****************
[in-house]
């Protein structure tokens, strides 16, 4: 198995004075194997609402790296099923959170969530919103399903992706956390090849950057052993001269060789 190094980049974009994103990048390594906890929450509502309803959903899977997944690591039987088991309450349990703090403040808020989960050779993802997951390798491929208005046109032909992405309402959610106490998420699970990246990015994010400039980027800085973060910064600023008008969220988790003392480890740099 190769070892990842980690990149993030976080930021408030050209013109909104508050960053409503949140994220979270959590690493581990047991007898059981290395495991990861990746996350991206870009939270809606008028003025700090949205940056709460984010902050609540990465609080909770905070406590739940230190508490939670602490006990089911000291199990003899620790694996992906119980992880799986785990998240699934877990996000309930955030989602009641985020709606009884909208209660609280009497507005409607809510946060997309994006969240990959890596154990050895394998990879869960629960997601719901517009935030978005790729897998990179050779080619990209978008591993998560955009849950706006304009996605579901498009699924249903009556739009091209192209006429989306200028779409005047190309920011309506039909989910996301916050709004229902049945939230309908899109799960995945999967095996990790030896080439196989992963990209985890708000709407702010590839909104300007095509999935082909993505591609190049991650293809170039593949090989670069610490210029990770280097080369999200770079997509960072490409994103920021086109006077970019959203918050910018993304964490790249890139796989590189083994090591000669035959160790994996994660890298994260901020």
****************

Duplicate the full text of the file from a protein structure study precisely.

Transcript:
[in-house]
């Protein structure tokens, strides 16, 4: 198995004075194997609402790296099923959170969530919103399903992706956390090849950057052993001269060789 190094980049974009994103990048390594906890929450509502309803959903899977997944690591039987088991309450349990703090403040808020989960050779993802997951390798491929208005046109032909992405309402959610106490998420699970990246990015994010400039980027800085973060910064600023008008969220988790003392480890740099 190769070892990842980690990149993030976080930021408030050209013109909104508050960053409503949140994220979270959590690493581990047991007898059981290395495991990861990746996350991206870009939270809606008028003025700090949205940056709460984010902050609540990465609080909770905070406590739940230190508490939670602490006990089911000291199990003899620790694996992906119980992880799986785990998240699934877990996000309930955030989602009641985020709606009884909208209660609280009497507005409607809510946060997309994006969240990959890596154990050895394998990879869960629960997601719901517009935030978005790729897998990179050779080619990209978008591993998560955009849950706006304009996605579901498009699924249903009556739009091209192209006429989306200028779409005047190309920011309506039909989910996301916050709004229902049945939230309908899109799960995945999967095996990790030896080439196989992963990209985890708000709407702010590839909104300007095509999935082909993505591609190049991650293809170039593949090989670069610490210029990770280097080369999200770079997509960072490409994103920021086109006077970019959203918050910018993304964490790249890139796989590189083994090591000669035959160790994996994660890298994260901020």